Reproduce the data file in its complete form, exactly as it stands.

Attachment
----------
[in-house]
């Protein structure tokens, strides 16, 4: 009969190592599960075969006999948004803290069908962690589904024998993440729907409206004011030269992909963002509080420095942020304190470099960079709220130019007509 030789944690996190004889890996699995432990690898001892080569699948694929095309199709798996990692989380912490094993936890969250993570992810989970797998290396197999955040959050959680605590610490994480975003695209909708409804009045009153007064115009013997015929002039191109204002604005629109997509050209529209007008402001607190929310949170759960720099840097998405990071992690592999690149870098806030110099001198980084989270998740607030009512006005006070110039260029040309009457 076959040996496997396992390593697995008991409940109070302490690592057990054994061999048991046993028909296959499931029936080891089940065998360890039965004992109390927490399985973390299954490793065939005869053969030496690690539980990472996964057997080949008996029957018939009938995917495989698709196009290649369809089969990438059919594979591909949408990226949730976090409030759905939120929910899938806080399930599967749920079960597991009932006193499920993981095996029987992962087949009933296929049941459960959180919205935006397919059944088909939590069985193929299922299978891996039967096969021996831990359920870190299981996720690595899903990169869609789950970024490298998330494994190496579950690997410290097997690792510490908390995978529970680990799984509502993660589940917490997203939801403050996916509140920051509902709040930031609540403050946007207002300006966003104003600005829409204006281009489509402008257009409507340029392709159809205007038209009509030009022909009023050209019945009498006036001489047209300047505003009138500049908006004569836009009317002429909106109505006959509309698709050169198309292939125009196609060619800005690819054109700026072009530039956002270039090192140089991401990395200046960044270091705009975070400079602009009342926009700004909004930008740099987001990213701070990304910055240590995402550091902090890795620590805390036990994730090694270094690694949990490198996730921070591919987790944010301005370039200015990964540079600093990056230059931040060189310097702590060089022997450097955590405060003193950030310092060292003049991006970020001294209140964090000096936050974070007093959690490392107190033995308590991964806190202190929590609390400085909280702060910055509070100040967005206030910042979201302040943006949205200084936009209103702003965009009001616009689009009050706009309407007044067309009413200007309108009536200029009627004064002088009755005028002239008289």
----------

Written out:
[in-house]
């Protein structure tokens, strides 16, 4: 009969190592599960075969006999948004803290069908962690589904024998993440729907409206004011030269992909963002509080420095942020304190470099960079709220130019007509 030789944690996190004889890996699995432990690898001892080569699948694929095309199709798996990692989380912490094993936890969250993570992810989970797998290396197999955040959050959680605590610490994480975003695209909708409804009045009153007064115009013997015929002039191109204002604005629109997509050209529209007008402001607190929310949170759960720099840097998405990071992690592999690149870098806030110099001198980084989270998740607030009512006005006070110039260029040309009457 076959040996496997396992390593697995008991409940109070302490690592057990054994061999048991046993028909296959499931029936080891089940065998360890039965004992109390927490399985973390299954490793065939005869053969030496690690539980990472996964057997080949008996029957018939009938995917495989698709196009290649369809089969990438059919594979591909949408990226949730976090409030759905939120929910899938806080399930599967749920079960597991009932006193499920993981095996029987992962087949009933296929049941459960959180919205935006397919059944088909939590069985193929299922299978891996039967096969021996831990359920870190299981996720690595899903990169869609789950970024490298998330494994190496579950690997410290097997690792510490908390995978529970680990799984509502993660589940917490997203939801403050996916509140920051509902709040930031609540403050946007207002300006966003104003600005829409204006281009489509402008257009409507340029392709159809205007038209009509030009022909009023050209019945009498006036001489047209300047505003009138500049908006004569836009009317002429909106109505006959509309698709050169198309292939125009196609060619800005690819054109700026072009530039956002270039090192140089991401990395200046960044270091705009975070400079602009009342926009700004909004930008740099987001990213701070990304910055240590995402550091902090890795620590805390036990994730090694270094690694949990490198996730921070591919987790944010301005370039200015990964540079600093990056230059931040060189310097702590060089022997450097955590405060003193950030310092060292003049991006970020001294209140964090000096936050974070007093959690490392107190033995308590991964806190202190929590609390400085909280702060910055509070100040967005206030910042979201302040943006949205200084936009209103702003965009009001616009689009009050706009309407007044067309009413200007309108009536200029009627004064002088009755005028002239008289």